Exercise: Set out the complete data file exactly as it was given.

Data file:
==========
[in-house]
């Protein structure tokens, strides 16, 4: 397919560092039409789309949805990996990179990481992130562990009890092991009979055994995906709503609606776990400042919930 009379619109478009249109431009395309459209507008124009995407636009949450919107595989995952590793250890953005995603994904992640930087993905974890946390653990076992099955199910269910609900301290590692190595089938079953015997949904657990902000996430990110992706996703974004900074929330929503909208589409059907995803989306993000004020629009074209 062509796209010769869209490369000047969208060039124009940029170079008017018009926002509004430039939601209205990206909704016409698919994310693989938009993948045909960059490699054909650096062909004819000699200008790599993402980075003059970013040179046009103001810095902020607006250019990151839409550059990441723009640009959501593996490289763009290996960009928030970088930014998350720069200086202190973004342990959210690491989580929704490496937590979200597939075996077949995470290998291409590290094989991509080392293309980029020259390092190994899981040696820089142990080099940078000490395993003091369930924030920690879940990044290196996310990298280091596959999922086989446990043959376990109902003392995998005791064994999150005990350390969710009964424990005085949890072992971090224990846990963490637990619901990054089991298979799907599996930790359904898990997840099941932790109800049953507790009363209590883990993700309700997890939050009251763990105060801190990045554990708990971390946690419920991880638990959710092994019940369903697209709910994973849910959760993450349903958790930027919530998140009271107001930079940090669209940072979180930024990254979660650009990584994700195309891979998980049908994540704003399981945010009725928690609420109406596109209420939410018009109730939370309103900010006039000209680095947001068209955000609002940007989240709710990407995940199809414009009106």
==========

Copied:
[in-house]
């Protein structure tokens, strides 16, 4: 397919560092039409789309949805990996990179990481992130562990009890092991009979055994995906709503609606776990400042919930 009379619109478009249109431009395309459209507008124009995407636009949450919107595989995952590793250890953005995603994904992640930087993905974890946390653990076992099955199910269910609900301290590692190595089938079953015997949904657990902000996430990110992706996703974004900074929330929503909208589409059907995803989306993000004020629009074209 062509796209010769869209490369000047969208060039124009940029170079008017018009926002509004430039939601209205990206909704016409698919994310693989938009993948045909960059490699054909650096062909004819000699200008790599993402980075003059970013040179046009103001810095902020607006250019990151839409550059990441723009640009959501593996490289763009290996960009928030970088930014998350720069200086202190973004342990959210690491989580929704490496937590979200597939075996077949995470290998291409590290094989991509080392293309980029020259390092190994899981040696820089142990080099940078000490395993003091369930924030920690879940990044290196996310990298280091596959999922086989446990043959376990109902003392995998005791064994999150005990350390969710009964424990005085949890072992971090224990846990963490637990619901990054089991298979799907599996930790359904898990997840099941932790109800049953507790009363209590883990993700309700997890939050009251763990105060801190990045554990708990971390946690419920991880638990959710092994019940369903697209709910994973849910959760993450349903958790930027919530998140009271107001930079940090669209940072979180930024990254979660650009990584994700195309891979998980049908994540704003399981945010009725928690609420109406596109209420939410018009109730939370309103900010006039000209680095947001068209955000609002940007989240709710990407995940199809414009009106």